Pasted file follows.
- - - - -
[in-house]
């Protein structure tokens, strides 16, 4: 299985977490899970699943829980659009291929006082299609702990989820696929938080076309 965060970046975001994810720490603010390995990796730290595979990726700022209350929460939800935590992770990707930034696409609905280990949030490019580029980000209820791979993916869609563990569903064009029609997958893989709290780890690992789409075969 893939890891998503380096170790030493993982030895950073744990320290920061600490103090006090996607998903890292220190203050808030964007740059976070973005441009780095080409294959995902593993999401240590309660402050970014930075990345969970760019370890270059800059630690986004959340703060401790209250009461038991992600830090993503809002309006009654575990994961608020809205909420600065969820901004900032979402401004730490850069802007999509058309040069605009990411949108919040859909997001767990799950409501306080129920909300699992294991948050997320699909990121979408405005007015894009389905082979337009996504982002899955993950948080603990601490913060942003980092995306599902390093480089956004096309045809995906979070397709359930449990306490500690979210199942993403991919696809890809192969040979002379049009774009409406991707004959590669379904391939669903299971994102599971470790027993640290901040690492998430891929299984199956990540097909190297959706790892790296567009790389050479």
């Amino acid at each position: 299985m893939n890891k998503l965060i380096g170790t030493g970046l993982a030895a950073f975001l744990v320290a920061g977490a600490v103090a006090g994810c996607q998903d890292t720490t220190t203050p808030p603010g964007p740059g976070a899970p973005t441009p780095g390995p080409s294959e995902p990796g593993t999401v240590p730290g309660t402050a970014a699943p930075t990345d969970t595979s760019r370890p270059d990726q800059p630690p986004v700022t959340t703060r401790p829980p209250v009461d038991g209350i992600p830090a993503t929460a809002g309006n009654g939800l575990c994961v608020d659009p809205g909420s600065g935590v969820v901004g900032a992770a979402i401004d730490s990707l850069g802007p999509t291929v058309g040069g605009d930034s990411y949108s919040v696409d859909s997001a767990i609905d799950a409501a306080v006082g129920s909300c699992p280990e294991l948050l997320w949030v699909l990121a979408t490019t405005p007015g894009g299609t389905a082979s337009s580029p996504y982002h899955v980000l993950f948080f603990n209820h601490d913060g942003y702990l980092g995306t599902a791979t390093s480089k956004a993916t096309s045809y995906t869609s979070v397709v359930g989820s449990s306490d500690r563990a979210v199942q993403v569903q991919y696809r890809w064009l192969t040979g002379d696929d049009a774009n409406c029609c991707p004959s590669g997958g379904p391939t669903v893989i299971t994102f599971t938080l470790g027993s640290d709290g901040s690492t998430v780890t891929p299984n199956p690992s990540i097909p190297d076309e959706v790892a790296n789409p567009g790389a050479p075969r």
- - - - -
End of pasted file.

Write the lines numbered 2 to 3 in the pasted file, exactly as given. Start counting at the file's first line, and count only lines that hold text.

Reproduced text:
């Protein structure tokens, strides 16, 4: 299985977490899970699943829980659009291929006082299609702990989820696929938080076309 965060970046975001994810720490603010390995990796730290595979990726700022209350929460939800935590992770990707930034696409609905280990949030490019580029980000209820791979993916869609563990569903064009029609997958893989709290780890690992789409075969 893939890891998503380096170790030493993982030895950073744990320290920061600490103090006090996607998903890292220190203050808030964007740059976070973005441009780095080409294959995902593993999401240590309660402050970014930075990345969970760019370890270059800059630690986004959340703060401790209250009461038991992600830090993503809002309006009654575990994961608020809205909420600065969820901004900032979402401004730490850069802007999509058309040069605009990411949108919040859909997001767990799950409501306080129920909300699992294991948050997320699909990121979408405005007015894009389905082979337009996504982002899955993950948080603990601490913060942003980092995306599902390093480089956004096309045809995906979070397709359930449990306490500690979210199942993403991919696809890809192969040979002379049009774009409406991707004959590669379904391939669903299971994102599971470790027993640290901040690492998430891929299984199956990540097909190297959706790892790296567009790389050479």
């Amino acid at each position: 299985m893939n890891k998503l965060i380096g170790t030493g970046l993982a030895a950073f975001l744990v320290a920061g977490a600490v103090a006090g994810c996607q998903d890292t720490t220190t203050p808030p603010g964007p740059g976070a899970p973005t441009p780095g390995p080409s294959e995902p990796g593993t999401v240590p730290g309660t402050a970014a699943p930075t990345d969970t595979s760019r370890p270059d990726q800059p630690p986004v700022t959340t703060r401790p829980p209250v009461d038991g209350i992600p830090a993503t929460a809002g309006n009654g939800l575990c994961v608020d659009p809205g909420s600065g935590v969820v901004g900032a992770a979402i401004d730490s990707l850069g802007p999509t291929v058309g040069g605009d930034s990411y949108s919040v696409d859909s997001a767990i609905d799950a409501a306080v006082g129920s909300c699992p280990e294991l948050l997320w949030v699909l990121a979408t490019t405005p007015g894009g299609t389905a082979s337009s580029p996504y982002h899955v980000l993950f948080f603990n209820h601490d913060g942003y702990l980092g995306t599902a791979t390093s480089k956004a993916t096309s045809y995906t869609s979070v397709v359930g989820s449990s306490d500690r563990a979210v199942q993403v569903q991919y696809r890809w064009l192969t040979g002379d696929d049009a774009n409406c029609c991707p004959s590669g997958g379904p391939t669903v893989i299971t994102f599971t938080l470790g027993s640290d709290g901040s690492t998430v780890t891929p299984n199956p690992s990540i097909p190297d076309e959706v790892a790296n789409p567009g790389a050479p075969r």